In order to highlight the RTDI profile of Zuid-Holland, indicators related to research & development (R&D), high-tech employment and tertiary education are used. For instance, Zuid-Holland has a strong innovation potential because of its high business activity. The province is changing from a classic harbour area into a knowledge intensive area. The knowledge infrastructure and business services increasingly play a role in the development of innovation. Total R&D expenditures in 2017 were the highest of all provinces, totalling €3.1bn, which is 21.0 per cent of total national R&D expenditures in the same year and 2.66 per cent of their regional GDP (Eurostat, 2020). However, the province Noord-Brabant has surpassed Zuid-Holland’s figure in 2017, spending a total of €3.3bn on R&D.
The total number of people employed in high-technology sectors was 77,300 in 2018, which is again the second highest of all provinces, after Noord-Holland. The province has more scale-ups than any other region in the country, testifying to the attractive business climate in the region (Erasmus Centre for Entrepreneurship). The province is slightly above the national average (51.4 per cent) and considerably above EU average (41.6 per cent) when it comes to the number of people between 30 and 34 years old who completed some form of tertiary education, which is 51.6 per cent of people in Zuid-Holland (Eurostat, 2020). In 2018, Zuid-Holland had 3,908 PhD students, which is three times the Dutch average of 1,304 and equals 25.0 per cent of total PhD students in the Netherlands.
The province boasts various centres of knowledge and expertise, including three research universities in the cities Leiden, Delft and Rotterdam. In 2019, Leiden University had 30,869 students (bachelor and master) and 1,692 fte academic staff members. In 2019, it produced 6,438 scientific publications. In the Times Higher Education World University Rankings, Leiden University is listed on the 67th place (2020), and on spot 118 of the QS World University Ranking. Delft University of Technology had 24,703 students in 2018 (bachelor and master) and 3,186 scientific staff members. In 2018, 5,999 scientific publications were produced by the university. In the Times Higher Education World University Rankings, Delft University occupies the 67th place together with Leiden University, which is the highest place of all Dutch universities. At place 50, Delft University also is the highest ranked Dutch university according to the QS World University Rankings 2019. Erasmus University Rotterdam had 31,149 students (bachelor and master) in 2018 and 3,225 staff members, of which 1,654 academic. In the Times Higher Education World University Rankings, the Erasmus University Rotterdam is listed 69th. Furthermore, the Erasmus University Rotterdam ranked 183rd of the QS World University Ranking 2020.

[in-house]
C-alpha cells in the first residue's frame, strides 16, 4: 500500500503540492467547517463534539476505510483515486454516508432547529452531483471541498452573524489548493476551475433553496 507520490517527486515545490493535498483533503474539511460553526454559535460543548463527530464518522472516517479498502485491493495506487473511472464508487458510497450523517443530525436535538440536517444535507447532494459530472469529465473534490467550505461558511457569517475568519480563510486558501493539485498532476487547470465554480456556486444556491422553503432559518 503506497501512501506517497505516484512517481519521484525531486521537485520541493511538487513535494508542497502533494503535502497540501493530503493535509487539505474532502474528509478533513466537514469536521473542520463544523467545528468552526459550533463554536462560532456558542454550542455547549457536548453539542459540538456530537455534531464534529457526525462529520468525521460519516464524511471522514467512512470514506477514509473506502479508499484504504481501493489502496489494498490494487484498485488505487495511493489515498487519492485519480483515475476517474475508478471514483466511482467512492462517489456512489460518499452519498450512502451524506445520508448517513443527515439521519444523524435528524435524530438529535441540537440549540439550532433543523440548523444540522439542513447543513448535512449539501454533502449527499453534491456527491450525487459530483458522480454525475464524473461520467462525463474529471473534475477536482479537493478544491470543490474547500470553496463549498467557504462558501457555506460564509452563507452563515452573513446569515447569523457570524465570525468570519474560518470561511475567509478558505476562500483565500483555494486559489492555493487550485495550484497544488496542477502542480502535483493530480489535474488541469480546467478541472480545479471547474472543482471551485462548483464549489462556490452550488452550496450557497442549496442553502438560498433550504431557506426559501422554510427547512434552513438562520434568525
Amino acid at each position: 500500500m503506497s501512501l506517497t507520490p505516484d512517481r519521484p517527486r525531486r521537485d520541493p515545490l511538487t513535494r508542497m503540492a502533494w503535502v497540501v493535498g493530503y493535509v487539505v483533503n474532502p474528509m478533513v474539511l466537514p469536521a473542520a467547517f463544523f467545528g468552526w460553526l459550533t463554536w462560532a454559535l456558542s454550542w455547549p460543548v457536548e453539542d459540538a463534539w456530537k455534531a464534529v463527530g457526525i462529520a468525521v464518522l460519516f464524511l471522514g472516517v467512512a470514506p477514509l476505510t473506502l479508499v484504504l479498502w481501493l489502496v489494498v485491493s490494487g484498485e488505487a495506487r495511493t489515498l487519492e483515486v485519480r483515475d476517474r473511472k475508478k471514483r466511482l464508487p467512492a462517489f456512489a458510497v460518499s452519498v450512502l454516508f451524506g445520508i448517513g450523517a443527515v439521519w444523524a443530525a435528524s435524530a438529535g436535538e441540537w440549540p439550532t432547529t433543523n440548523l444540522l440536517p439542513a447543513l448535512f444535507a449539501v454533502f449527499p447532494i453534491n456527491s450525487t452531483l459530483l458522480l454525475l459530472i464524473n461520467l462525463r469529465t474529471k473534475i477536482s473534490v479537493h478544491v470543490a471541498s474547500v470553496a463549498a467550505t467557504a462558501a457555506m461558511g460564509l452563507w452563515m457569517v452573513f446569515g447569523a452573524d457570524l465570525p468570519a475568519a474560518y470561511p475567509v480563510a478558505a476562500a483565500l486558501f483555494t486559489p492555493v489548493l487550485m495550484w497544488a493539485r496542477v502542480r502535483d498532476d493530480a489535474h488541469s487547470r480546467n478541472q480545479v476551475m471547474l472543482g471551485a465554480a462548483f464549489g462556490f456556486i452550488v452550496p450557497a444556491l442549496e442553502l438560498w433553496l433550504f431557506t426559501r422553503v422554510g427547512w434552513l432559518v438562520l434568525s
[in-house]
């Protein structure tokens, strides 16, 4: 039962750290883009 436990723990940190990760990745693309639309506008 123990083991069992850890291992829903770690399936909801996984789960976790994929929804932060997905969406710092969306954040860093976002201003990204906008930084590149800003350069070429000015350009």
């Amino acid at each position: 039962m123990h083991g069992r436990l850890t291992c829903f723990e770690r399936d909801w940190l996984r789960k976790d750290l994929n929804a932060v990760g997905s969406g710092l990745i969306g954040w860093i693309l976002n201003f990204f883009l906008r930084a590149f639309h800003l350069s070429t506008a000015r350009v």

Overall, 823,500 people in Zuid-Holland are working in science and technology. Recent years have seen increasing cooperation between the three universities, including the establishment of shared study programs, public-private consortiums and eight multidisciplinary centres (e.g. Centre for Education and Learning, Centre for Metropolis and Mainport, and others). In June 2019, the universities signed a renewed, six-year strategic Leiden-Delft-Erasmus (LDE) alliance (Erasmus Universiteit Rotterdam, 2019). The triangle offers joint educational programs, performs multidisciplinary research and is involved in societal projects, with a specific focus on health technology, sustainability and security & safety. The region furthermore hosts several incubators, including Yes!Delft, which is connected to the Delft University and the Erasmus Centre for Entrepreneurship. There are also various universities of applied sciences, such as the Haagse Hogeschool, Hogeschool Leiden, Hogeschool Rotterdam, Inholland, Codarts, Driestar, Da Vinci and the University of the Arts The Hague.
Non-university public research institutes in the region are e.g. the TNO research laboratories (Delft, Leiden), Estec (European Space research jn Noordwijkerhout) and UNESCO-IHE (Hydrology, Delft). There are also a number of private research centres including DSM Delft, Hardt Hyperloop, and a large number of smaller research intensive companies. Life Sciences is a specific strength of the universities of Leiden and Delft. The province is increasingly stimulating innovation through the use of real-life testing grounds, using field labs to let companies and organisations test out new innovations in an early stage.
InnovationQuarter is the regional development agency for Zuid-Holland. Different from the majority of regional development agencies, the shareholders of Innovation Quarter are not only the Dutch Ministry of Economic Affairs, but also regional governments, knowledge institutes and medical centres. It provides funding for start-ups and SMEs in the sectors Cleantech, High Tech & Smart Industry, Safety & Security, Horticulture, Life Sciences & Health and Water & Maritime. Furthermore, it assists foreign investors who want to settle in the province and organises cooperation between innovative entrepreneurs, knowledge institutes and the government. Together with the Erasmus Medical Centre, Delft University and Leiden Univeristy, the InnovationQuarter founded UNIIQ, an investment fund of €22m, focused on stimulating investments in the proof-of-concept phase. The fund is supported under the European EFRO program.
Other important regional organisations are Medical Delta, a consortium of life sciences, health and technology partners in the Netherlands and Knowledge Alliance Rhine – Waal, a German – Dutch collaboration between different research and educational institutions from the Euregion Rhine – Waal.